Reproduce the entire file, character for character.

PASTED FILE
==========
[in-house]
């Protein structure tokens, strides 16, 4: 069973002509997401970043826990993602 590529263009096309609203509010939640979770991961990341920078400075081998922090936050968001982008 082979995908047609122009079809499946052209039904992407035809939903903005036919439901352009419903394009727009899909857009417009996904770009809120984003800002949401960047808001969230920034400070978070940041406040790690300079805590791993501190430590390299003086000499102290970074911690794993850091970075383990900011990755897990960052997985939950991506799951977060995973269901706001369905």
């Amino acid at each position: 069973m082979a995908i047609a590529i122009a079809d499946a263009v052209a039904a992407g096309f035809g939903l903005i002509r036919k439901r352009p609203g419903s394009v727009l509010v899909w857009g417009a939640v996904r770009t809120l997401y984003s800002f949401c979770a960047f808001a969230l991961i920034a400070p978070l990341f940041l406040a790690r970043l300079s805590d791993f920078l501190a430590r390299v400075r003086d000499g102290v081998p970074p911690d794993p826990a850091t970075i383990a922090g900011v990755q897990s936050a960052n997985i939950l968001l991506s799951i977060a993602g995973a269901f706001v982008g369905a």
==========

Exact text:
[in-house]
């Protein structure tokens, strides 16, 4: 069973002509997401970043826990993602 590529263009096309609203509010939640979770991961990341920078400075081998922090936050968001982008 082979995908047609122009079809499946052209039904992407035809939903903005036919439901352009419903394009727009899909857009417009996904770009809120984003800002949401960047808001969230920034400070978070940041406040790690300079805590791993501190430590390299003086000499102290970074911690794993850091970075383990900011990755897990960052997985939950991506799951977060995973269901706001369905």
């Amino acid at each position: 069973m082979a995908i047609a590529i122009a079809d499946a263009v052209a039904a992407g096309f035809g939903l903005i002509r036919k439901r352009p609203g419903s394009v727009l509010v899909w857009g417009a939640v996904r770009t809120l997401y984003s800002f949401c979770a960047f808001a969230l991961i920034a400070p978070l990341f940041l406040a790690r970043l300079s805590d791993f920078l501190a430590r390299v400075r003086d000499g102290v081998p970074p911690d794993p826990a850091t970075i383990a922090g900011v990755q897990s936050a960052n997985i939950l968001l991506s799951i977060a993602g995973a269901f706001v982008g369905a």